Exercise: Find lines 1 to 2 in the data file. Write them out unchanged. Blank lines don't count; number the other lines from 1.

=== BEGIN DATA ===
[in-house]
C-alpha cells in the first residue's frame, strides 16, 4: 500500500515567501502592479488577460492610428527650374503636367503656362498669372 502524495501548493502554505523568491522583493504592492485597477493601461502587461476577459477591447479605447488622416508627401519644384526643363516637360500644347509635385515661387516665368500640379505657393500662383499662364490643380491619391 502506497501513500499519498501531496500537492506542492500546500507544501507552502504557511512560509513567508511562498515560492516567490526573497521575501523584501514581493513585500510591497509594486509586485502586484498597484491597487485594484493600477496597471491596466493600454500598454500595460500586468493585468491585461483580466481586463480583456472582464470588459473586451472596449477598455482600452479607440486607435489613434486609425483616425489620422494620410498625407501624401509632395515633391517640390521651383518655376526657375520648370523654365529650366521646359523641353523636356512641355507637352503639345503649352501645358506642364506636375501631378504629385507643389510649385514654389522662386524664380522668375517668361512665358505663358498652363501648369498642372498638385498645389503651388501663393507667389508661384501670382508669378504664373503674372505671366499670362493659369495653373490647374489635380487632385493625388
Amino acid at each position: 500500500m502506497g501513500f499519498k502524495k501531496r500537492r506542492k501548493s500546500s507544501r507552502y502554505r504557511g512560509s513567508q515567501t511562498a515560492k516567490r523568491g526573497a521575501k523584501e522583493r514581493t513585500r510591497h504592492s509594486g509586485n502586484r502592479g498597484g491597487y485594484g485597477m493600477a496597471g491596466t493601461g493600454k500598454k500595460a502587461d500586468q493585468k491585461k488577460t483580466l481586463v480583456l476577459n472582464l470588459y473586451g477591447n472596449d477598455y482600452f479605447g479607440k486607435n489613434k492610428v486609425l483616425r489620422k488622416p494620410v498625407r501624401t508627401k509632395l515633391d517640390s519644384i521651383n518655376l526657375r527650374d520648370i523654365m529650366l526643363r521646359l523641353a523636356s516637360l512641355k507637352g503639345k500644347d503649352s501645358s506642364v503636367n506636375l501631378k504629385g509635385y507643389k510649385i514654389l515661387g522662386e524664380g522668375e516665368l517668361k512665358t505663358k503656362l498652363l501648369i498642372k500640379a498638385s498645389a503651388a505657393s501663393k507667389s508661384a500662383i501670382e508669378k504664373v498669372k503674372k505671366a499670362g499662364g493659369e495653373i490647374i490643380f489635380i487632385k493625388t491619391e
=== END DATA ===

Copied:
[in-house]
C-alpha cells in the first residue's frame, strides 16, 4: 500500500515567501502592479488577460492610428527650374503636367503656362498669372 502524495501548493502554505523568491522583493504592492485597477493601461502587461476577459477591447479605447488622416508627401519644384526643363516637360500644347509635385515661387516665368500640379505657393500662383499662364490643380491619391 502506497501513500499519498501531496500537492506542492500546500507544501507552502504557511512560509513567508511562498515560492516567490526573497521575501523584501514581493513585500510591497509594486509586485502586484498597484491597487485594484493600477496597471491596466493600454500598454500595460500586468493585468491585461483580466481586463480583456472582464470588459473586451472596449477598455482600452479607440486607435489613434486609425483616425489620422494620410498625407501624401509632395515633391517640390521651383518655376526657375520648370523654365529650366521646359523641353523636356512641355507637352503639345503649352501645358506642364506636375501631378504629385507643389510649385514654389522662386524664380522668375517668361512665358505663358498652363501648369498642372498638385498645389503651388501663393507667389508661384501670382508669378504664373503674372505671366499670362493659369495653373490647374489635380487632385493625388